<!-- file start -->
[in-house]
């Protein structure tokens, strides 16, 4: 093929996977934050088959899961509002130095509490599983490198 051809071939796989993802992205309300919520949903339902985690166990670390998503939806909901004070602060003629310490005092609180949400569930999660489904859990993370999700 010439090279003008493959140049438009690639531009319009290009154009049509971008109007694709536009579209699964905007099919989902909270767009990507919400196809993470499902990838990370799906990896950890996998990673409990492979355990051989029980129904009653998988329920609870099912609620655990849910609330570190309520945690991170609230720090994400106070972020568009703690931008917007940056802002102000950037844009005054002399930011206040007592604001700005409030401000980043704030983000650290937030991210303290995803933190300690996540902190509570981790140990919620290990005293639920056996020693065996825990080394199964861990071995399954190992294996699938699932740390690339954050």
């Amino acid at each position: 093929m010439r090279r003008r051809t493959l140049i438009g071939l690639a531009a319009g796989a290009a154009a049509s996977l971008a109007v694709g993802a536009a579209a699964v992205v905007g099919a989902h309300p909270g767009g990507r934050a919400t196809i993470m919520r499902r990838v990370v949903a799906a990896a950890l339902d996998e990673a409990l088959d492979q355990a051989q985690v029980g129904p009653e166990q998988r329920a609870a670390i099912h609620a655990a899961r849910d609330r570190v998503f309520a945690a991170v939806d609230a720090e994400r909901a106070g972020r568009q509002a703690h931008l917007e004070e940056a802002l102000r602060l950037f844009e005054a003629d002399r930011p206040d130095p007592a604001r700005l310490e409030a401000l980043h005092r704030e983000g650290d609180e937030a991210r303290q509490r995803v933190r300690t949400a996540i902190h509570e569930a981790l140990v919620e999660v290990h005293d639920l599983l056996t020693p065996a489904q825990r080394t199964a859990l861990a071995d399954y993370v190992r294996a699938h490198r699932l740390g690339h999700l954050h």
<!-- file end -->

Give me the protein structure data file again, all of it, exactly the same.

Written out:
[in-house]
């Protein structure tokens, strides 16, 4: 093929996977934050088959899961509002130095509490599983490198 051809071939796989993802992205309300919520949903339902985690166990670390998503939806909901004070602060003629310490005092609180949400569930999660489904859990993370999700 010439090279003008493959140049438009690639531009319009290009154009049509971008109007694709536009579209699964905007099919989902909270767009990507919400196809993470499902990838990370799906990896950890996998990673409990492979355990051989029980129904009653998988329920609870099912609620655990849910609330570190309520945690991170609230720090994400106070972020568009703690931008917007940056802002102000950037844009005054002399930011206040007592604001700005409030401000980043704030983000650290937030991210303290995803933190300690996540902190509570981790140990919620290990005293639920056996020693065996825990080394199964861990071995399954190992294996699938699932740390690339954050």
């Amino acid at each position: 093929m010439r090279r003008r051809t493959l140049i438009g071939l690639a531009a319009g796989a290009a154009a049509s996977l971008a109007v694709g993802a536009a579209a699964v992205v905007g099919a989902h309300p909270g767009g990507r934050a919400t196809i993470m919520r499902r990838v990370v949903a799906a990896a950890l339902d996998e990673a409990l088959d492979q355990a051989q985690v029980g129904p009653e166990q998988r329920a609870a670390i099912h609620a655990a899961r849910d609330r570190v998503f309520a945690a991170v939806d609230a720090e994400r909901a106070g972020r568009q509002a703690h931008l917007e004070e940056a802002l102000r602060l950037f844009e005054a003629d002399r930011p206040d130095p007592a604001r700005l310490e409030a401000l980043h005092r704030e983000g650290d609180e937030a991210r303290q509490r995803v933190r300690t949400a996540i902190h509570e569930a981790l140990v919620e999660v290990h005293d639920l599983l056996t020693p065996a489904q825990r080394t199964a859990l861990a071995d399954y993370v190992r294996a699938h490198r699932l740390g690339h999700l954050h």